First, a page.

What would an artists' self-help zine look like?

As anyone who has ever picked up a self-help book knows, all psychological theories come with their own diagram, or 'map of the psyche'. There are many ways to map the self, each of them inherently political.

Freud likened the mind to a map of hidden territories. Jung's alchemical diagrams depicted the union of mental opposites.

Various 'outsider art' and permaculture models draw a wider circle encompassing the individual, community and environment.

(See Joesph Beuys' famous chalkboard diagrams, or Hundertwasser's drawing of man's 'five skins'.)

Cognitive behavioural therapy (CBT) - the currently dominant school - depicts mental processes as a closed feedback loop of thoughts/body/behaviours. Community, soul and meaning are conspicuous by their absence. Thanks to the roll-out of state-sponsored CBT programmes, citizens today are schooled in adopting this techno-rationalist map of the mind.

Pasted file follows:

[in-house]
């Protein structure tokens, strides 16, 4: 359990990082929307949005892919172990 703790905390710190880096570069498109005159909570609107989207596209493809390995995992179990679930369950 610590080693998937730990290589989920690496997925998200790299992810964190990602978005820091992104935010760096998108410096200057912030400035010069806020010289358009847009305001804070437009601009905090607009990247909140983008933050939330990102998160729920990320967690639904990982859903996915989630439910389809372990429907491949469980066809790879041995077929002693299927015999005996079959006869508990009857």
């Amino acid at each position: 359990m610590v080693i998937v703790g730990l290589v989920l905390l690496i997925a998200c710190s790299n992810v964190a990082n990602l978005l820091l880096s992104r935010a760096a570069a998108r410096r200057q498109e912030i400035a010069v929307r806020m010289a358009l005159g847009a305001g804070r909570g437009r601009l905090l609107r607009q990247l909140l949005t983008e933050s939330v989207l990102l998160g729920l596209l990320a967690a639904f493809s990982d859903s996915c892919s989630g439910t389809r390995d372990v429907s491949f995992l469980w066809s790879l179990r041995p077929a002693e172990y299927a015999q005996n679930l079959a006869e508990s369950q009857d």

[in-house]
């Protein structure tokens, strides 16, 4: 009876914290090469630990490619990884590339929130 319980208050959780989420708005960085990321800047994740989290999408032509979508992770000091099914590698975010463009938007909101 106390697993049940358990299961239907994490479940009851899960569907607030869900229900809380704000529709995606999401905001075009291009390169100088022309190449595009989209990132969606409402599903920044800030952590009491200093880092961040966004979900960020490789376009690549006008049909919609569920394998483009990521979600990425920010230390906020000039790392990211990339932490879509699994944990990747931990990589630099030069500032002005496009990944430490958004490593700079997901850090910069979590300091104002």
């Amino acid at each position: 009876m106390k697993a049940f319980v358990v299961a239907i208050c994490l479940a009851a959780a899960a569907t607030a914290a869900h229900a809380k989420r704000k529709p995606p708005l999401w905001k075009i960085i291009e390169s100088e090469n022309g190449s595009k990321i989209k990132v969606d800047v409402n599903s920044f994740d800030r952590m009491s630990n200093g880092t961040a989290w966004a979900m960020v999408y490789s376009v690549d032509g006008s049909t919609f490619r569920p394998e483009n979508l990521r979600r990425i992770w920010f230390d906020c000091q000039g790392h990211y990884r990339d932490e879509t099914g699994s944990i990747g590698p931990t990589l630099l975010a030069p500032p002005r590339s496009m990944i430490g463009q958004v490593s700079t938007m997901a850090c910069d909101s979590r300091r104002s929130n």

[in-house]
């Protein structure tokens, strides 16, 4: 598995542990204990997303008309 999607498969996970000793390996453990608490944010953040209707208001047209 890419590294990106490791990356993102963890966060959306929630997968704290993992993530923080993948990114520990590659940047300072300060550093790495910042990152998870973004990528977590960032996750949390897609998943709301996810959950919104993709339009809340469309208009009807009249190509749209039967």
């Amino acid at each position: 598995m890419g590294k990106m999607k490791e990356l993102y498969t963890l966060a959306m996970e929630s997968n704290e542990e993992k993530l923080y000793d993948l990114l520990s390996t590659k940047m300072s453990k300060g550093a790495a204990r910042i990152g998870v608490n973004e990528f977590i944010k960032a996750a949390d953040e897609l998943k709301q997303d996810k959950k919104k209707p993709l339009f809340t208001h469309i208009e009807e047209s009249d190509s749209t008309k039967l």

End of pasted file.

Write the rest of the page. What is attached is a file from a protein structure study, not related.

How should we respond as artists to this cybernetic diagram of the psyche?

Zines have long been used as tools of mental health self-advocacy by people subject to these contested diagrams. Notoriously vulnerable to mental health problems - and rather good at devising maps - artists have long grappled with attempts to map the self, and to cope with its anxiety-producing contradictions.

For example: how to reconcile the DIY aesthetic impulse to self-publish with a craving for institutional recognition?

How to inhabit the radical terrain of self-publishing, on an internet awash with diagram-obsessed psychobabble and conspiracy theories?

Participants at this workstation will compile a political atlas of new soul-maps.

The zine will comprise diagrams not only of the creative mind itself but of artists' place in wider systems of production. It will serve as a handy self-help guide for artists working today, and tackle head-on the psychic conflicts generated at the interface of DIY culture and the art establishment.